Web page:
Cyclists warned on new left side rule


Staff Writer

Many cyclists may be unaware that a ban on riding against the flow of traffic will take effect by the end of the year to curb an increasing number of bicycle-related accidents, police warned Friday.

Under the revised Road Traffic Law, which will take effect by Dec. 13, cyclists who don’t keep to the left-hand side of the road may face up to 30 days in prison or a fine of ¥20,000, the police said.

Cyclists are currently allowed to ride in narrow side lanes also used by pedestrians in the absence of sidewalks, and they can ride in both directions. However, the revision made June 14 stipulates that bicyclists must now stay on the left side of the road at all times.

Cyclists will still be allowed to ride in either direction on sidewalks that permit cyclists.

According to National Police Agency data, 3,956 cyclists nationwide were given warnings in 2011, including 17 that reportedly led to fines.

  • That revision won’t stop be crashing into elderly people dressed in black at 2am; but ok, understood. Govt prescription instead of common sense. I saw a Japanese student riding his bicycle on a narrow road, before a bus overtook him. He was talking to someone from one hand, and holding the handle bar with another. I guess stupidity is ahead of the law…or is that covered?

  • Brian Southwick

    As a long-term resident of the country and someone who commutes 70k daily by bike, I know the real danger to pedestrians, cyclists, and motorists comes from the latter category of road user. I am reminded of this every day, whether in the city or the suburbs. Drivers routinely demonstrate utter disregard for traffic laws and lack of courtesy for others on the road. The cops should crack down on scofflaw cyclists, to be sure, but if they are genuinely concerned about road safety, the best and most obvious place to start is the nation’s drivers.

  • Ron NJ

    Is this going to be enforced with the same (absolute lack of) veracity as the “don’t riding while holding an umbrella”, “don’t ride on pedestrian-only sidewalks”, and “don’t put two people on one mamachari” ordinances? Speaking of sidewalks, how are you even supposed to tell which sidewalks allow cyclists? As far as I’ve seen, pretty much every marked crosswalk in the country has a lane for bicycles attached to the crosswalk, which runs directly into the sidewalk – bit of a mixed message, that.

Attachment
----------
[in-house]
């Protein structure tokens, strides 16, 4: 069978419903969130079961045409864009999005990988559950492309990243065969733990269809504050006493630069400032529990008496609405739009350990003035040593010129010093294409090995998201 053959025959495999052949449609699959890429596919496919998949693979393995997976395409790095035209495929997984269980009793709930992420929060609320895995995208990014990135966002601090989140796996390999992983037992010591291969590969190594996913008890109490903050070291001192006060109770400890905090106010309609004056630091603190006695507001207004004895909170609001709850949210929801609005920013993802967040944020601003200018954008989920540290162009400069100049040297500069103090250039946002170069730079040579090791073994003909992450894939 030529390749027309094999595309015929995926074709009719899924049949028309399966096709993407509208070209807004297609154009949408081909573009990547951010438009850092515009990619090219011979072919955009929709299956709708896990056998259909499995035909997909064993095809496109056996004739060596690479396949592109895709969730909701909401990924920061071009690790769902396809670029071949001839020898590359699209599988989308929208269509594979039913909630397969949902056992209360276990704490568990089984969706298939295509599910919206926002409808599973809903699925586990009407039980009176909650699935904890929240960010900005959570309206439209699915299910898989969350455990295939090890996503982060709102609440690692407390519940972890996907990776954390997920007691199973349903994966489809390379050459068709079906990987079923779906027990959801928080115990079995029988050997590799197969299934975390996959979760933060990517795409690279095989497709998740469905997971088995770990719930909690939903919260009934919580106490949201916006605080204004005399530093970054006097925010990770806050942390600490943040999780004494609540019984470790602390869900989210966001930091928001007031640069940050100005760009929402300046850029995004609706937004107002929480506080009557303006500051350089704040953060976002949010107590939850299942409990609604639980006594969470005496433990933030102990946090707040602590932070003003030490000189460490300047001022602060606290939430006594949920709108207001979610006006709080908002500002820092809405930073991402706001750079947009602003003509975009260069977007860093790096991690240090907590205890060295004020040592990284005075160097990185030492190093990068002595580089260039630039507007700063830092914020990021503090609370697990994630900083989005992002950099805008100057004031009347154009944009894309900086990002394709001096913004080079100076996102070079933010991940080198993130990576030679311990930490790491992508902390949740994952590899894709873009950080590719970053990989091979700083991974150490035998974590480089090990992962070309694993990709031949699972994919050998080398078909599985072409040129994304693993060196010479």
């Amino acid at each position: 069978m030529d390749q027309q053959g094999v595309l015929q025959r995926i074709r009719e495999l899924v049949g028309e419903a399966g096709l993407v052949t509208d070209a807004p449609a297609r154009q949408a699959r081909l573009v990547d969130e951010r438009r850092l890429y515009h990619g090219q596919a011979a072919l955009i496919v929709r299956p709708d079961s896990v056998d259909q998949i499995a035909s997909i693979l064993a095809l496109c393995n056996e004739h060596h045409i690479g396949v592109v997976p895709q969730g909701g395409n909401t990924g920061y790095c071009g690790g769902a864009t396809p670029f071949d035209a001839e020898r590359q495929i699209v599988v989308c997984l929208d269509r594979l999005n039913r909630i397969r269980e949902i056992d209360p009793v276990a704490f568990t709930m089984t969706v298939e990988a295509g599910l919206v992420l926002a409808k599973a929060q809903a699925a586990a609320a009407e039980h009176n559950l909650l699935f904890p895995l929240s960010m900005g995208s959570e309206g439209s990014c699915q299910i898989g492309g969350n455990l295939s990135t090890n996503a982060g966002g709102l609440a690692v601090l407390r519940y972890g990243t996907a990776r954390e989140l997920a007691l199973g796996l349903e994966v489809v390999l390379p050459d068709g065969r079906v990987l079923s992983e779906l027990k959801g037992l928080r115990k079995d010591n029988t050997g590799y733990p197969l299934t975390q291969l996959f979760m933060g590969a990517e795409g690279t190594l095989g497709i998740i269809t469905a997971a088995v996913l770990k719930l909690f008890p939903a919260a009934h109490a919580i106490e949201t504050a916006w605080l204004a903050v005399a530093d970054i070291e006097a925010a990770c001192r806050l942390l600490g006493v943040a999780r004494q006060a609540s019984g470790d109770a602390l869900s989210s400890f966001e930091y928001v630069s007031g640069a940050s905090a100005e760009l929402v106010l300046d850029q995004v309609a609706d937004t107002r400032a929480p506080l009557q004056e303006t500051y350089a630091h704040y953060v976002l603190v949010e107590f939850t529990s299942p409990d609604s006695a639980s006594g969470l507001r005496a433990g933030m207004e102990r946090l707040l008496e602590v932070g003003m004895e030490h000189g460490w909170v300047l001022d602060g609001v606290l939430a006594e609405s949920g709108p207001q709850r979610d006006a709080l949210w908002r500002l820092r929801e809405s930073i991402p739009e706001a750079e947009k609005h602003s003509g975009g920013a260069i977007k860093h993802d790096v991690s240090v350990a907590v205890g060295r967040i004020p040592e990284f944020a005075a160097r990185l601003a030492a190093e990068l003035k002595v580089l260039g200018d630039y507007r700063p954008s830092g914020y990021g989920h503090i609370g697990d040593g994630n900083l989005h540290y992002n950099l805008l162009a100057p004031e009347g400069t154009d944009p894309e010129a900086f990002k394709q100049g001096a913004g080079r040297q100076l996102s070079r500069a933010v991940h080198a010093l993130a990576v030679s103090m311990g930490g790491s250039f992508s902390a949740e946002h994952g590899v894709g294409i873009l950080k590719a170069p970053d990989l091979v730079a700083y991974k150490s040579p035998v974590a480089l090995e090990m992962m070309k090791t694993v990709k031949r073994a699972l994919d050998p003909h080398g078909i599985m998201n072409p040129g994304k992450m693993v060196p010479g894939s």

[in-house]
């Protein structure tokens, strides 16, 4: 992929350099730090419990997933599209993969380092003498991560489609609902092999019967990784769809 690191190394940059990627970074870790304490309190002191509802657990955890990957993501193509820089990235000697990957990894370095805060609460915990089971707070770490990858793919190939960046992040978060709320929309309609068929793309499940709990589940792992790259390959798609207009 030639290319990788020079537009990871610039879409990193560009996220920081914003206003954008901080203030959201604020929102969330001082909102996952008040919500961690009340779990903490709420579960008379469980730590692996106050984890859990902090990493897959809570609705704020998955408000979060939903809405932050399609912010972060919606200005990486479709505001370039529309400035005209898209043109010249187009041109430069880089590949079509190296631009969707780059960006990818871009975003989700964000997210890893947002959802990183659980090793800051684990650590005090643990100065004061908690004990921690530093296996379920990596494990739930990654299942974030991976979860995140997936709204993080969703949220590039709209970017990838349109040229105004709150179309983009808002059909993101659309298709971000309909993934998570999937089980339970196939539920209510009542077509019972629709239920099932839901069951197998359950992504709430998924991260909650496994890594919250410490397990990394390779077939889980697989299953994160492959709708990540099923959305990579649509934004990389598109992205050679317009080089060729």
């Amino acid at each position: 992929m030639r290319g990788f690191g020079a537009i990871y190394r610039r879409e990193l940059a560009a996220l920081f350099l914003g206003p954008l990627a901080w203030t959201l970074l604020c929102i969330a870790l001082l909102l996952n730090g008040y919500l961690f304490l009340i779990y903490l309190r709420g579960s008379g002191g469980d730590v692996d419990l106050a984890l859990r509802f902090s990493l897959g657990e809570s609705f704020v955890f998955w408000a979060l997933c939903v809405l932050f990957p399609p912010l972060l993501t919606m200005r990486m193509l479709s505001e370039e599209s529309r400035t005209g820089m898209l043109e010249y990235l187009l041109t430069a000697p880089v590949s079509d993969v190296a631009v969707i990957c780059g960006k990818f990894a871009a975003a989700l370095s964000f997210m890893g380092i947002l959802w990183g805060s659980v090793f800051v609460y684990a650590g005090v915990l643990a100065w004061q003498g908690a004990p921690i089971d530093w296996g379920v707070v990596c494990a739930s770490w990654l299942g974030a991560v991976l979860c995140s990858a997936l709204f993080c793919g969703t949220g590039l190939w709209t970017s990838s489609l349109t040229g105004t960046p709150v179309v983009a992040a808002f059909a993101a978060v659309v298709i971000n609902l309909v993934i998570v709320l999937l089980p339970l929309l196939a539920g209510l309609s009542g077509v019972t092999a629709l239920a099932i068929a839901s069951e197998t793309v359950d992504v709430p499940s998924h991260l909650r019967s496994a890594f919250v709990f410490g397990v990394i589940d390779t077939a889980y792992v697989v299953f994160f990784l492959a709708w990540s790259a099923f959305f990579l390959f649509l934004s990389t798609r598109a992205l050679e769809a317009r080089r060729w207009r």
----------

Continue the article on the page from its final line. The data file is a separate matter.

Also 17 fines out of 3956 violations means that only in 0.004% of cases was anyone actually punished in a meaningful manner – no wonder people flagrantly ignore such traffic laws!

  • Jackson Lo

    Having grown up in Tokyo, lived in other major cycling cities for at least 4+ years each (Berlin, San Francisco, etc.) Lots of cycling in the last few years, but they don’t pay the same licensing, taxes and training on and for the road. It’s a privilege, not entitlement and beyond your local jimoto, there should be consideration that urban pedestrian traffic isn’t buit to accommodate further…cyclists should pay substantial congestion fees–notice when ‘foreign’ logic is applied to Japan for anything, it doesn’t work?…nor should the notion that bicycles should be on equal footing and given automatic rights.

    • blimp

      I think very few cyclists are asking for the same amount of lanes with the same dimensions as the car lanes. However there are quite a few of us that are asking for at least a bike lane that is a meter or two wide, preferably cordoned off so that no cars can park on it.

      I hope you are aware that our normal income taxes are also used for new roads as well as maintenance.

  • EQ

    I think that it’s a good idea to limit bicycle traffic to the left side of the road, just like all other vehicles. Having bicycles on both sides of the road has become too dangerous. But allowing bicycle traffic on sidewalks is a mistake. Sidewalks are supposed to be for pedestrians. That’s why they are called side”walks”…Now, we have people riding their bicycles on sidewalks at full speed. It’s already hard for a still young person like me to get out of their way, so you can imagine just how hard it is for an Ojisan or an Obachan…Anyway – Why do pedestrians have to get out of the way of cyclists on sidewalks?!?

    • Jon Miner

      The left side of the road depends on which way you are going. There will still be bikes on both sides of the road, but they should be going in opposite directions. All the bikes on one side of the road should be going in the same direction. All the bikes on the other side of the road should be going in the opposite direction.

      • EQ


  • Keith

    As a British cyclist I was amazed that cycling against the flow was ever allowed in Japan, it isn’t allowed here.